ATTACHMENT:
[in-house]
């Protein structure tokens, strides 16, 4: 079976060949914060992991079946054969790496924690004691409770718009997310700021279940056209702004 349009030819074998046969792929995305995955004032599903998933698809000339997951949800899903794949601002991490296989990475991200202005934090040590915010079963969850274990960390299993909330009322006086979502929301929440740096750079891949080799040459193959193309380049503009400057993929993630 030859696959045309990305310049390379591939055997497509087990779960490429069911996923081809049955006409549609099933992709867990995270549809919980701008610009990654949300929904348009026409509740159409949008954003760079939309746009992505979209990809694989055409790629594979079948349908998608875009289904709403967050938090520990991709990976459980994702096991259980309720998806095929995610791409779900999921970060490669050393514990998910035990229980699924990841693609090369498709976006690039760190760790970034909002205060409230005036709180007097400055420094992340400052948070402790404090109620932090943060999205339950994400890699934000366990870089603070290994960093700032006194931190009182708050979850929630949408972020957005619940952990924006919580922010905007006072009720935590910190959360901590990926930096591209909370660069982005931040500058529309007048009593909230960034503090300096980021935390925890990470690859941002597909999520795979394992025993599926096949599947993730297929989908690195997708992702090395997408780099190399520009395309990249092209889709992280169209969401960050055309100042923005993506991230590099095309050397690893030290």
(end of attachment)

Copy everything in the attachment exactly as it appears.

[in-house]
């Protein structure tokens, strides 16, 4: 079976060949914060992991079946054969790496924690004691409770718009997310700021279940056209702004 349009030819074998046969792929995305995955004032599903998933698809000339997951949800899903794949601002991490296989990475991200202005934090040590915010079963969850274990960390299993909330009322006086979502929301929440740096750079891949080799040459193959193309380049503009400057993929993630 030859696959045309990305310049390379591939055997497509087990779960490429069911996923081809049955006409549609099933992709867990995270549809919980701008610009990654949300929904348009026409509740159409949008954003760079939309746009992505979209990809694989055409790629594979079948349908998608875009289904709403967050938090520990991709990976459980994702096991259980309720998806095929995610791409779900999921970060490669050393514990998910035990229980699924990841693609090369498709976006690039760190760790970034909002205060409230005036709180007097400055420094992340400052948070402790404090109620932090943060999205339950994400890699934000366990870089603070290994960093700032006194931190009182708050979850929630949408972020957005619940952990924006919580922010905007006072009720935590910190959360901590990926930096591209909370660069982005931040500058529309007048009593909230960034503090300096980021935390925890990470690859941002597909999520795979394992025993599926096949599947993730297929989908690195997708992702090395997408780099190399520009395309990249092209889709992280169209969401960050055309100042923005993506991230590099095309050397690893030290």